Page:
A twist of fate resulted in Saltanat Bertels’ (aka Asian Sal) growing up in a big nurturing Belgian family. She was adopted when she was two years old, becoming the first Kazakh adoptee in Belgium. However, no life challenges seem to tame her free-spirited persona. She didn’t just rise to the occasion, she is pushing things forward in her own way, finding her metier — to create alchemy behind the DJ mixer.
Saltanat lives and breathes electronic music, although she low-key considers herself a ‘newbie’ DJ. With upcoming gigs like Tomorrowland festival under her belt, it’s only a matter of time until the 24-year-old Semey-born DJ becomes a household name.
Before the summer festival season, QazMonitor caught up with Saltanat to talk about her DJing journey, musical influences and finding a balance between her daytime job as a social worker and a busy music career.
How did you get into electronic music?
Well, when I was a student I used to work in a little bar in my hometown, and on some weekends we invited different DJs. I remember being behind the bar, watching them playing. I was really inspired. That’s the reason why I started DJing. It all began during COVID. Just right before it I took some DJ classes as a present for my birthday, and when pandemic hit the world I had plenty of time to practice and hone my skills. Then I uploaded my first mixes online, which a lot of my friends liked. It gave me a sense of purpose to continue on this path.
Two years later I went to Bali on vacation to visit my nephew, where I coincidentally met two Kazakh people, who had a DJ electronic school called Desoner and I spent two months there polishing up my techniques, getting involved more with electronic music. I think this encounter was some sort of sign from the universe. [laughs]
What genre do you gravitate to?
I really like house music scene – 90’s house, progressive house, acid house, a little bit of trance music, sometimes I play 8-bit. Yeah, I think that’s my sound.
Do Kazakh roots impact your music by any means?
Sometimes I add some tribal sounds to my sets, eastern-inspired ones.
You are also a social worker in adoption agency. How do you find balance between your day job and night gigs?
I work at the adoption center alongside my mom, who actually started it. I mean, I really don’t know, it’s about the energy I got from the people, the crowd…It keeps me doing the thing I really love to do. So the main focus right now is that I can grow as a DJ to make it my main job.
Does dealing with adoption issues on an everyday basis affect you emotionally?
No, it’s ok. There was a really open and transparent way of nurturing me, when I was a child. Actually in 2016 I went to Kazakhstan to find my biological parents, but sadly it was a dead end. But at least I tried, and I gave it a good place in my heart. And that’s how I became a person I am today. In hindsight, that was a good experience.
What was your favorite thing about our country?
It’s definitely the nature!
Who do you look to for inspiration?
At the moment I really like France and Brasil-based DJ Flo Massé who plays vinyl records, which is something I admire. Also, I like Christian AB and Aida – Canada-based DJ with Iranian roots. Her DJ name is the same as my sister’s who also was adopted from Kazakhstan.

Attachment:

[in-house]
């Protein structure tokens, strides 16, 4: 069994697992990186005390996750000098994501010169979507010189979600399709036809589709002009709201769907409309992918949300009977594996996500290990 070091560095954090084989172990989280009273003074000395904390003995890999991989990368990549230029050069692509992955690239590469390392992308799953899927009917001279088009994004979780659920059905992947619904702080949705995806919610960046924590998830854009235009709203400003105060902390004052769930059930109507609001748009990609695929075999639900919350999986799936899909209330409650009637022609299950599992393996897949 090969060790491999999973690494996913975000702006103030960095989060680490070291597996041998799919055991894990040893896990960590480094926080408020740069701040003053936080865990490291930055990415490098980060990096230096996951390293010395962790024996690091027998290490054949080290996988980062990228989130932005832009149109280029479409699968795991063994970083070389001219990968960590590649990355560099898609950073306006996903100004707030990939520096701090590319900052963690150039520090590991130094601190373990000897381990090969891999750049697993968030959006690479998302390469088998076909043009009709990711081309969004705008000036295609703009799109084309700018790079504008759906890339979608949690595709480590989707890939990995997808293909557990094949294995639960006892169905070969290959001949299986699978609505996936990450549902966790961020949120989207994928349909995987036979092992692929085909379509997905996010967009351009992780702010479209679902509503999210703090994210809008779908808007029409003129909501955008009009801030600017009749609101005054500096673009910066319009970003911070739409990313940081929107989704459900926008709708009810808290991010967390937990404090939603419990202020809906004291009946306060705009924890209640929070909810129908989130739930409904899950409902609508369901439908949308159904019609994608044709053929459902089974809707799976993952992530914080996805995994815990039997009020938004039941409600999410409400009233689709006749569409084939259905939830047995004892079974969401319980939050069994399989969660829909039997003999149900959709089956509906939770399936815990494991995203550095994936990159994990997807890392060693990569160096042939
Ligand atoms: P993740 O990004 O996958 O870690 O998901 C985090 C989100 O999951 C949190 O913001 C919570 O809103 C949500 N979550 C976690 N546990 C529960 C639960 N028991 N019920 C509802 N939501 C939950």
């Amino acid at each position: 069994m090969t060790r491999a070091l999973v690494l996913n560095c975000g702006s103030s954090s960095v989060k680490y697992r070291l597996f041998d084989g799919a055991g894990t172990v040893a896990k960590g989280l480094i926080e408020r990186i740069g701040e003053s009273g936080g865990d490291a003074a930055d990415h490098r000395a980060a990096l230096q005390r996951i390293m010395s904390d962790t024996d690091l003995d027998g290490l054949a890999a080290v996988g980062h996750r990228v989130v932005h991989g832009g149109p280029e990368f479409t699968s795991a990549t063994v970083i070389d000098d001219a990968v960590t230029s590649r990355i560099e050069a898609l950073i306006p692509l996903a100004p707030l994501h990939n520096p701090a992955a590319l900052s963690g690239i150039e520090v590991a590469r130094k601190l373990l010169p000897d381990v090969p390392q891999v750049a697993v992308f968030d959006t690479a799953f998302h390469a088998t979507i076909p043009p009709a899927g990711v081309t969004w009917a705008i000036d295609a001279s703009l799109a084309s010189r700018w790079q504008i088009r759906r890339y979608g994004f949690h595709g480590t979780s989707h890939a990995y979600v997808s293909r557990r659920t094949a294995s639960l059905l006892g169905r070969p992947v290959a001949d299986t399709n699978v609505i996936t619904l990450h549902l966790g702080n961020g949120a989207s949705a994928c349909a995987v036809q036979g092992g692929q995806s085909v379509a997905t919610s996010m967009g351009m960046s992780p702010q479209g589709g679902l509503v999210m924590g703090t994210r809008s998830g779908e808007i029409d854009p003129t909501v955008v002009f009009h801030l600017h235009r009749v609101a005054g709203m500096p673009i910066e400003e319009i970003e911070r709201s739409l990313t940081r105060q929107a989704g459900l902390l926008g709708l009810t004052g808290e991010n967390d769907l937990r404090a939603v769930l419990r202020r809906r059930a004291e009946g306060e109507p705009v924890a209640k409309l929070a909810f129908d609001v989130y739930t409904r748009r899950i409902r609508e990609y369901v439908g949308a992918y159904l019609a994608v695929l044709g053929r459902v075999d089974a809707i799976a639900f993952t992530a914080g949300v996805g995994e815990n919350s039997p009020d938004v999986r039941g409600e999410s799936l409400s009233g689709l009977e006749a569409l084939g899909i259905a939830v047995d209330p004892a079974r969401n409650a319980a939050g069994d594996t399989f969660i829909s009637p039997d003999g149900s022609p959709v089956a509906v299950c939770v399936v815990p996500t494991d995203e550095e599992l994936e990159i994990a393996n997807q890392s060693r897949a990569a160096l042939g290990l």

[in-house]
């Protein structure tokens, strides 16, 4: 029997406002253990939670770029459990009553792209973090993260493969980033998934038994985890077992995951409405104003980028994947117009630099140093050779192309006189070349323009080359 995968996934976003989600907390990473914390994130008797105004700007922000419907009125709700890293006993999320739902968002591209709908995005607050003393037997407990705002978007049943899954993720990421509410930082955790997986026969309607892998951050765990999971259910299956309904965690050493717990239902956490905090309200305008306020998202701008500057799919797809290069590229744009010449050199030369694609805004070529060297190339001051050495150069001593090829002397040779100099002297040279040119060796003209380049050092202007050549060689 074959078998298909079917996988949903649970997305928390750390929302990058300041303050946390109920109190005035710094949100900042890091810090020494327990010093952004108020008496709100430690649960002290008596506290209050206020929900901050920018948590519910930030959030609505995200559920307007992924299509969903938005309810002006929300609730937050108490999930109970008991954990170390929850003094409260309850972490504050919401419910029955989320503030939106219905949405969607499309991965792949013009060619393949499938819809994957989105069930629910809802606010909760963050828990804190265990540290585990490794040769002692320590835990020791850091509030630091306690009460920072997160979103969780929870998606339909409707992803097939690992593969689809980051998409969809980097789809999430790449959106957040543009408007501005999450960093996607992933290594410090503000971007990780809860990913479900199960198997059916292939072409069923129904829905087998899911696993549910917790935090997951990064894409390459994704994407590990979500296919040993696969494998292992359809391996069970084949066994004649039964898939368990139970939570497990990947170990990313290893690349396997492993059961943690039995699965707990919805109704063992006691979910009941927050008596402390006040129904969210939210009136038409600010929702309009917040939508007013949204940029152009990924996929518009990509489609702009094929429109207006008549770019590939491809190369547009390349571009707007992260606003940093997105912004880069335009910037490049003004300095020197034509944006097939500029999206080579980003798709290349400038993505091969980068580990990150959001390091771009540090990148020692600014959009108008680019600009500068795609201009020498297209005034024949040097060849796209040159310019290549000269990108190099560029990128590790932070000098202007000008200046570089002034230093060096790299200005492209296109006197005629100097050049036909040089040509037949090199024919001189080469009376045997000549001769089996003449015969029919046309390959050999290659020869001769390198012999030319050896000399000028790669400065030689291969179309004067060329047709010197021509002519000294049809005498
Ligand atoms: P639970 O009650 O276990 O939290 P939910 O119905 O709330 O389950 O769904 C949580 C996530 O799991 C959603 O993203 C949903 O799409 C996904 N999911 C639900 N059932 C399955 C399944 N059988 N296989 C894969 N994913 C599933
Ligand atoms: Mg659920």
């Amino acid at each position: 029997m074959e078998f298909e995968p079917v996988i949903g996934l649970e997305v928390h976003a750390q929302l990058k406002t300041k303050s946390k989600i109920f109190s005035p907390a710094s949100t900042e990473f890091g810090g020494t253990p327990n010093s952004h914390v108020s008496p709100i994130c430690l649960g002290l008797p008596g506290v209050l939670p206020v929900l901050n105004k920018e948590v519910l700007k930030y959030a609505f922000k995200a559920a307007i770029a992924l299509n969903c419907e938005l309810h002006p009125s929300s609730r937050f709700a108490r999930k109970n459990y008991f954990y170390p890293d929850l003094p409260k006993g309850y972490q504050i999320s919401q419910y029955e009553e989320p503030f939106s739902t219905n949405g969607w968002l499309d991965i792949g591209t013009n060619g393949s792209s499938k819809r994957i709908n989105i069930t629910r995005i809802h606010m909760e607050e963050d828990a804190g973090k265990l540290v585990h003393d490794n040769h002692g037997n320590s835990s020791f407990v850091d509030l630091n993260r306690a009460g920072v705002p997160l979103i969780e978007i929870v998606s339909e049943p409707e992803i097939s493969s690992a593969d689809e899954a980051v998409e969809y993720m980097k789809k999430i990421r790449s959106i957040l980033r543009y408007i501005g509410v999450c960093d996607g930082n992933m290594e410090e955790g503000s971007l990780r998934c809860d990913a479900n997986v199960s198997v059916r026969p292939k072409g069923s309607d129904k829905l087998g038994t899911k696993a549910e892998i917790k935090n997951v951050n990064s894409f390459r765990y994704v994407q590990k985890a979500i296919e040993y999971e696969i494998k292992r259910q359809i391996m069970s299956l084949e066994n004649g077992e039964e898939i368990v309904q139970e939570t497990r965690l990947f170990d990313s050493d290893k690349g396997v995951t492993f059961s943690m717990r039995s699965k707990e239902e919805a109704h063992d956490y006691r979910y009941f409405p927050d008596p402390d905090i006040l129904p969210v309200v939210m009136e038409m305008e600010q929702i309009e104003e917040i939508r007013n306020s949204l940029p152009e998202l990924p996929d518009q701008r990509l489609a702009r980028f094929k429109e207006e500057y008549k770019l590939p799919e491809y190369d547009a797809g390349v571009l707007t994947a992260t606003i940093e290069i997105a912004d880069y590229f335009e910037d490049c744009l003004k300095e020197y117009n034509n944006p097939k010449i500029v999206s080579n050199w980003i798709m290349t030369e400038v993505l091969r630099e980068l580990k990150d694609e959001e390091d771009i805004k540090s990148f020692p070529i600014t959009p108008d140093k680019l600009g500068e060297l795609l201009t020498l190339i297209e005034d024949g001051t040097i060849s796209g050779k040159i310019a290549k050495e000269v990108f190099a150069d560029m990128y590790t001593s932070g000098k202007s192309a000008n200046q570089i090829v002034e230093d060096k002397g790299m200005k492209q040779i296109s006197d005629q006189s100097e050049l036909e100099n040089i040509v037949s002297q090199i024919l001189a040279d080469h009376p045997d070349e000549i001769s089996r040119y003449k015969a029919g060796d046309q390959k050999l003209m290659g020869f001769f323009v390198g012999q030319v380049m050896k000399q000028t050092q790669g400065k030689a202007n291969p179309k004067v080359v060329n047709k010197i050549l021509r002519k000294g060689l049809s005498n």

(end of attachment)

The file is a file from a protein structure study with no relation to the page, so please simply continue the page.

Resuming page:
What do you find challenging about DJing?
As for me, it is not to fixate too much on my preparation. I mean, I am in the beginning and right now I prep a lot, but that’s par for the course. I’m trying to let go a bit, more living in the moment, freestyling and feeling the crowd.
Do you think there is a lack of women DJs representation in the industry?
Yes, in my opinion, there’s not enough female DJs in the scene, but I think that’s changing a lot at the moment. It’s a growing progress, especially in Belgium right now, most people are aware of the issue and they are trying to put more female DJ’s on the line up. I also notice that in myself, I get quite a lot of playing opportunities. I'm very grateful for that.
On the other hand, I sometimes ask myself whether they want to book me because I am a good DJ, or because I am a woman (and have Asian roots) and so they are more likely to choose a more diverse lineup for their event. That's something I think about sometimes, but at the same time, all the playing opportunities make me a better DJ.
What would you note as your career highlight so far?
Two weeks ago I was a part of ZonneWende’s boatparty with a total 400 people, I suppose. So as an upcoming DJ I started at the first DJ slots. When it comes to some venues, often the dancefloor is almost empty during the opening act. But it was a boat, where everybody centered on the deck, there was no way out. So things have taken a different turn. When I started, everybody was there to listen to me. The crowd was really hyped, especially afterwards they gave me a lot of compliments like ‘I really loved your set’.
Are there any dream festivals you’d like to be a part of?
Amsterdam’s Dekmantel became my favorite festival, since I visited it five years ago. It was the ultimate form of eye-opener, being a different take on what electronic music is. Also, I like Dekmantel Selectors in Croatia, Horst Art & Music festival in Brussel, and last but not least Tomorrowland, which I’m playing this summer.
What do you think is next for you in terms of your music?
I think, I’ll shift my focus to the technical side of DJing. As soon as I feel ‘I got it’, especially confidence-wise, I’d like to start producing more of my own music. But it's progress and we’ll see what the future brings.
Any plans to visit Kazakhstan to play your music?
Maybe in the future, I would love to!